me. For outpost and skirmishing service, he left no equal behind him in either army. Being now within a few miles of Port Republic, where his trains and artillery must be taken over a wooden bridge across the larger of the two streams into which the south branch again forks at this place, and over the other and smaller branch by a ford, Jackson was obliged to turn and fight in order to gain time. Accordingly, Maj.-Gen. Ewell, with the rear division of his army, halted June 7. near Union Church, and took up a strong position along a ridge which here crosses the road, with his flanks well protected by timber. He lad but 5,000 men directly in hand; but the residue of Jackson's army was between him and Port Republic, 4 or 5 miles distant, ready to be sent up as required. Fremont pushed out of Harrisonburg at 6 o'clock next morning, June 8. and before 9 his advance was engaged near a little hamlet known as Cross-Keys, some seven miles on. Ewell's three brigades, under Trimble
chel against Chattanooga, and thence upon East Tennessee. Buell reports Kentucky and Tennessee to be in a critical condition, demanding immediate attention. Halleck says the main body of Beauregard's forces is with him at Okolona. McCall's force was reported yesterday as having embarked, and on its way to join you. It is intended to send the residue of McDowell's force also to join you as s speedily as possible. Fremont had a hard fight, day before yesterday, with Jackson's force at Union Church, eight miles from Harrisonburg. He claims the victory, but was badly handled. It is clear that a pretty strong force is operating with Jackson, for the purpose of detaining the forces here from you. I am urging, as fast as possible, the new levies. Be assured, General, that there never has been a moment when my desire has been otherwise than to aid you with my whole heart, mind, and strength, since the hour we first met; and, whatever others may say for their own purposes, you have n
Doc. 18.-battle of cross Keys, Va. Gen. Fremont's despatches. Headquarters army in the field, camp near Port Republic, June 8, 9 P. M. Hon. Edwin M. Stanton, Secretary of War: the army left Harrisonburgh at six o'clock this morning, and at half-past 8 my advance engaged the rebels about seven miles from that place, near Union Church. The enemy was very advantageously posted in the timber, having chosen his own position, forming a smaller circle than our own, and with his troops formed in masses. It consisted undoubtedly of Jackson's entire force. The battle began with heavy firing at eleven o'clock, and lasted with great obstinacy and violence until four in the afternoon, some skirmishing and artillery firing continuing from that time until dark. Our troops fought occasionally under the murderous fire of greatly superior numbers — the hottest of the small-arm fire being on the left wing, which was held by Stahl's brigade, consisting of five regiments. The bayon
uard (the mounted infantry under Captain Davis) approached the town, they were met and resisted by a company of the enemy. They promptly dismounted, engaged and repulsed him — killing three, who were left dead on the ground. Our column immediately moved forward into, and occupied the town, without further resistance. Here we bivouacked for the night. I ascertained from scouts whom I sent out, that Gen. Forrest, with a large force — said to be his whole command — were bivouacked at Union Church, four miles west of Clarksburgh, on the road leading from McLamoresville into the Huntington and Lexington road at Parker's Cross-Roads, five miles south of Clarksburgh. One of his foraging parties represented his force at eight thousand strong, with twelve pieces of artillery. I immediately (two o'clock A. M.) sent a courier to you with a despatch, saying, in substance, that he was at the point above designated in considerable force, and that I should try to coax or force a fight o<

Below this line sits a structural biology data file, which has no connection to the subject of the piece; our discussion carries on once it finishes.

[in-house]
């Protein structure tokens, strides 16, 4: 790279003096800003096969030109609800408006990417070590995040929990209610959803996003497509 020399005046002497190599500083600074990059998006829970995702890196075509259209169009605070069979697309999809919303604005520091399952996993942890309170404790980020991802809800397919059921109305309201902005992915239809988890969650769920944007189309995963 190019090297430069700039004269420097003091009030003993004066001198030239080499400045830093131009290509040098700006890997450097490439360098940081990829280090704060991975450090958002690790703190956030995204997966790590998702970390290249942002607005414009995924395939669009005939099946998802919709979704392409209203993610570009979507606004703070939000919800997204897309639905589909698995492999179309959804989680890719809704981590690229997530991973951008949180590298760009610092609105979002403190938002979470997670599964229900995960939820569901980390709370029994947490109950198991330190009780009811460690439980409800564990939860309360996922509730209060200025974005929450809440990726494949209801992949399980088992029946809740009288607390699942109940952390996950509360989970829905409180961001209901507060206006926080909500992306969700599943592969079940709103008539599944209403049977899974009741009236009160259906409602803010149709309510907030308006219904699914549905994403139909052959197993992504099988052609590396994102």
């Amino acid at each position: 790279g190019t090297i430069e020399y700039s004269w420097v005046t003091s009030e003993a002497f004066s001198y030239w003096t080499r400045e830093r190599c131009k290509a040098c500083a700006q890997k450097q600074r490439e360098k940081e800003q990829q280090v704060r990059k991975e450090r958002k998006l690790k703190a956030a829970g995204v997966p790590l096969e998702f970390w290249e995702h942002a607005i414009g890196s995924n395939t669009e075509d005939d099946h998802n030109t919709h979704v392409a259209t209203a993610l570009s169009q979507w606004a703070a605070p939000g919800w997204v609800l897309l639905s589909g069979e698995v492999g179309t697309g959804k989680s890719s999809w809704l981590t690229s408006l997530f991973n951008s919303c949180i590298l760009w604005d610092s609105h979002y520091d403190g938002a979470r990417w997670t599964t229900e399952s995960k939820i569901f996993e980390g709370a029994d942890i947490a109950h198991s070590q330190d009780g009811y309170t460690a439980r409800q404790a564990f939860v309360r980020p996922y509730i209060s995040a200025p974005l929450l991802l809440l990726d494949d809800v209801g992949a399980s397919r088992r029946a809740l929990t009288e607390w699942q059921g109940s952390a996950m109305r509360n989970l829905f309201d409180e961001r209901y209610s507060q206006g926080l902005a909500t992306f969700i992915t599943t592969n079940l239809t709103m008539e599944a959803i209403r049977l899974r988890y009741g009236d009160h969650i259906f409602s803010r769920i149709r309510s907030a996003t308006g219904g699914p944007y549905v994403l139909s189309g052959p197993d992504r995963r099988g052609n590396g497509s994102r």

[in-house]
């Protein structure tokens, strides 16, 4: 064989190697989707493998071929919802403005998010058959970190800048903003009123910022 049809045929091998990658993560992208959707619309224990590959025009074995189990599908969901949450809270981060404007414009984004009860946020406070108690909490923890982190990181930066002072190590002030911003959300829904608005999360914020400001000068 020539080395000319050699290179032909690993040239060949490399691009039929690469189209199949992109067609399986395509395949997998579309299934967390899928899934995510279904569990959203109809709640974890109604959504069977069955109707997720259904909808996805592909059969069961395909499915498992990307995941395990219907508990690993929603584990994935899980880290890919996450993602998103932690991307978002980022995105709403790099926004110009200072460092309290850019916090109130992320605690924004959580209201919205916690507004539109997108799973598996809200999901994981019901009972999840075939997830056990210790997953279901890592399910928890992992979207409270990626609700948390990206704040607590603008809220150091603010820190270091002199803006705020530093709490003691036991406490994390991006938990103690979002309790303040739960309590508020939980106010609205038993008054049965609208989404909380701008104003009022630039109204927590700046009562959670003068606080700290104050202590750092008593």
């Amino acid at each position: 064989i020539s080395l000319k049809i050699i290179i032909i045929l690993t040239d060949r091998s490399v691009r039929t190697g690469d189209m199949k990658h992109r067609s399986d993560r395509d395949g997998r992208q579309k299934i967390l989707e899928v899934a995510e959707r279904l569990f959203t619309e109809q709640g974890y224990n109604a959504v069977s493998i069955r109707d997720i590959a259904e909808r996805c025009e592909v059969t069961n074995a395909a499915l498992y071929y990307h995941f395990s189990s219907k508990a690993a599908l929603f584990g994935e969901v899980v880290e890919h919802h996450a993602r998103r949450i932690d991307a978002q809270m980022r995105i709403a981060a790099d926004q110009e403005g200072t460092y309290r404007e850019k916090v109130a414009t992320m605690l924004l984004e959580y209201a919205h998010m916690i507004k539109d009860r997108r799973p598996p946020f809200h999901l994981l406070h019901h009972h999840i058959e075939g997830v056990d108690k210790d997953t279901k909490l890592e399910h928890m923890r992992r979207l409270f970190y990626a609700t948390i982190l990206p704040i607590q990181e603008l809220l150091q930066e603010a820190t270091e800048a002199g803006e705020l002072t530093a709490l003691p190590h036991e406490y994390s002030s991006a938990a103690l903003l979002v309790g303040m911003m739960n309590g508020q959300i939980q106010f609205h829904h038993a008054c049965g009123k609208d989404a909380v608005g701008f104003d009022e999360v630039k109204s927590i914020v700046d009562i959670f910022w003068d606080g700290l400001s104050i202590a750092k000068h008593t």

amp at seven o'clock. At Hardgrove's, companies A, H, F, and M, were detailed, under command of Captain Trafton, to proceed to Bahala and destroy the railroad and transportation. The Sixth Illinois had a skirmish with some rebel cavalry, near Union Church, in which two of the enemy were wounded, and some prisoners taken. They camped at Union Church. Distance marched that day thirty miles. They left camp at sunrise. Captain Trafton's battalion had come in at four A. M., having travelled soUnion Church. Distance marched that day thirty miles. They left camp at sunrise. Captain Trafton's battalion had come in at four A. M., having travelled some thirty miles more than the rest of the command, and having had several skirmishes, in which, without any loss, they captured about thirty prisoners. Again directing their course toward the New-Orleans and Jackson Railroad, at Brook-haven, the Seventh Illinois, in advance, charged into the place, burned depot, cars, bridges, etc., and captured and paroled two hundred and one prisoners. They encamped six miles south-west of the town. The people were much terrified by the idea that the whole t
rces under Major-General Fremont. I was ordered on the seventh, by the General Commanding, to occupy the advance, and my division encamped for that night near Union Church. The enemy made a reconnoissance in the afternoon, and, going forward, I found General Elzey drawing up his own and General Taylor's brigades in position. I e for defence. It was decided to post my artillery (Courtnay's battery) on the hill to the south of the small stream, and immediately on the left of road from Union Church to Port Republic. You directed my brigade to take the right of our line of defence, and occupy the pine hill to the east of the road and the battery, but some, and retired with their battery. After some minutes' brisk fire by the enemy's sharp-shooters, their entire left wing retreated to their first position, near Union Church, on the Kisseltown road. At this time, General Taylor with his brigade joined me. He had previously been ordered to my support, and I had directed him to marc